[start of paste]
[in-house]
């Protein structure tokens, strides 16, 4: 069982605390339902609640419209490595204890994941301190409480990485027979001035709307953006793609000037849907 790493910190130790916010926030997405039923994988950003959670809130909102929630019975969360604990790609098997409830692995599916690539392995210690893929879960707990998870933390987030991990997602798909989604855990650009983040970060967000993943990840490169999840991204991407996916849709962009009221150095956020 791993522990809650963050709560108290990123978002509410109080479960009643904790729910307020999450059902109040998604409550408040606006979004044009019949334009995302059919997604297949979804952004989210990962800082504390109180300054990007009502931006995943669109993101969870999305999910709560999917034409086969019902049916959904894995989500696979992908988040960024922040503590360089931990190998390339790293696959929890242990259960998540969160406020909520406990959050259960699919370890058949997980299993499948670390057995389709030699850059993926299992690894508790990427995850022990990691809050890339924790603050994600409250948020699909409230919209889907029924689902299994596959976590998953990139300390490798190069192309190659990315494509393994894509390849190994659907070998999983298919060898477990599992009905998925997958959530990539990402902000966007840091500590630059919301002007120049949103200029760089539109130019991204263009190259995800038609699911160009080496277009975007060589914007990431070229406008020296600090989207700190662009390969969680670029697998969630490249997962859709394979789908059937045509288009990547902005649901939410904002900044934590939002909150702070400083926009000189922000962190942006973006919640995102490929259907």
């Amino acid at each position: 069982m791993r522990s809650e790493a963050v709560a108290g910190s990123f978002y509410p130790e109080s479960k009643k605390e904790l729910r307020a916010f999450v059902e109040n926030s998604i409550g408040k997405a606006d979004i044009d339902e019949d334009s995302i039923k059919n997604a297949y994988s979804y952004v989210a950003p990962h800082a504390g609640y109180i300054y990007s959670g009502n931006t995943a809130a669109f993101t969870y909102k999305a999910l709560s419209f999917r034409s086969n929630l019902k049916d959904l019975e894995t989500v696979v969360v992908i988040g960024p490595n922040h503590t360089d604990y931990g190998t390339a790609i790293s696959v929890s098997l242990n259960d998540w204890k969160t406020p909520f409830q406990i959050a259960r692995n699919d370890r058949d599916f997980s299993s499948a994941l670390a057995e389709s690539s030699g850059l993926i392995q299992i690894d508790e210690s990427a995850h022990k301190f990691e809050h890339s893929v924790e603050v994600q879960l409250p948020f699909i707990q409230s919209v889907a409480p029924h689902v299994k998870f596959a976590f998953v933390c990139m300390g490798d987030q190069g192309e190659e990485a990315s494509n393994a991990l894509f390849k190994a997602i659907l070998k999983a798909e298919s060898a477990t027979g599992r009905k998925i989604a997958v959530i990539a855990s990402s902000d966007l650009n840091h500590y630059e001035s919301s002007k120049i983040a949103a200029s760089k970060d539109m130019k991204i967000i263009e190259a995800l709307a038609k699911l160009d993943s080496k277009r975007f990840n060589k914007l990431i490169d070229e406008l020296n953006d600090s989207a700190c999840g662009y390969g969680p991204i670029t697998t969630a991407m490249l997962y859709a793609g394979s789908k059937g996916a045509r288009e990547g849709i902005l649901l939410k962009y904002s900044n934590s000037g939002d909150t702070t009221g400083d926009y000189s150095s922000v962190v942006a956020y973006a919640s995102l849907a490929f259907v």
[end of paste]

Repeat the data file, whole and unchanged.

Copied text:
[in-house]
């Protein structure tokens, strides 16, 4: 069982605390339902609640419209490595204890994941301190409480990485027979001035709307953006793609000037849907 790493910190130790916010926030997405039923994988950003959670809130909102929630019975969360604990790609098997409830692995599916690539392995210690893929879960707990998870933390987030991990997602798909989604855990650009983040970060967000993943990840490169999840991204991407996916849709962009009221150095956020 791993522990809650963050709560108290990123978002509410109080479960009643904790729910307020999450059902109040998604409550408040606006979004044009019949334009995302059919997604297949979804952004989210990962800082504390109180300054990007009502931006995943669109993101969870999305999910709560999917034409086969019902049916959904894995989500696979992908988040960024922040503590360089931990190998390339790293696959929890242990259960998540969160406020909520406990959050259960699919370890058949997980299993499948670390057995389709030699850059993926299992690894508790990427995850022990990691809050890339924790603050994600409250948020699909409230919209889907029924689902299994596959976590998953990139300390490798190069192309190659990315494509393994894509390849190994659907070998999983298919060898477990599992009905998925997958959530990539990402902000966007840091500590630059919301002007120049949103200029760089539109130019991204263009190259995800038609699911160009080496277009975007060589914007990431070229406008020296600090989207700190662009390969969680670029697998969630490249997962859709394979789908059937045509288009990547902005649901939410904002900044934590939002909150702070400083926009000189922000962190942006973006919640995102490929259907």
């Amino acid at each position: 069982m791993r522990s809650e790493a963050v709560a108290g910190s990123f978002y509410p130790e109080s479960k009643k605390e904790l729910r307020a916010f999450v059902e109040n926030s998604i409550g408040k997405a606006d979004i044009d339902e019949d334009s995302i039923k059919n997604a297949y994988s979804y952004v989210a950003p990962h800082a504390g609640y109180i300054y990007s959670g009502n931006t995943a809130a669109f993101t969870y909102k999305a999910l709560s419209f999917r034409s086969n929630l019902k049916d959904l019975e894995t989500v696979v969360v992908i988040g960024p490595n922040h503590t360089d604990y931990g190998t390339a790609i790293s696959v929890s098997l242990n259960d998540w204890k969160t406020p909520f409830q406990i959050a259960r692995n699919d370890r058949d599916f997980s299993s499948a994941l670390a057995e389709s690539s030699g850059l993926i392995q299992i690894d508790e210690s990427a995850h022990k301190f990691e809050h890339s893929v924790e603050v994600q879960l409250p948020f699909i707990q409230s919209v889907a409480p029924h689902v299994k998870f596959a976590f998953v933390c990139m300390g490798d987030q190069g192309e190659e990485a990315s494509n393994a991990l894509f390849k190994a997602i659907l070998k999983a798909e298919s060898a477990t027979g599992r009905k998925i989604a997958v959530i990539a855990s990402s902000d966007l650009n840091h500590y630059e001035s919301s002007k120049i983040a949103a200029s760089k970060d539109m130019k991204i967000i263009e190259a995800l709307a038609k699911l160009d993943s080496k277009r975007f990840n060589k914007l990431i490169d070229e406008l020296n953006d600090s989207a700190c999840g662009y390969g969680p991204i670029t697998t969630a991407m490249l997962y859709a793609g394979s789908k059937g996916a045509r288009e990547g849709i902005l649901l939410k962009y904002s900044n934590s000037g939002d909150t702070t009221g400083d926009y000189s150095s922000v962190v942006a956020y973006a919640s995102l849907a490929f259907v």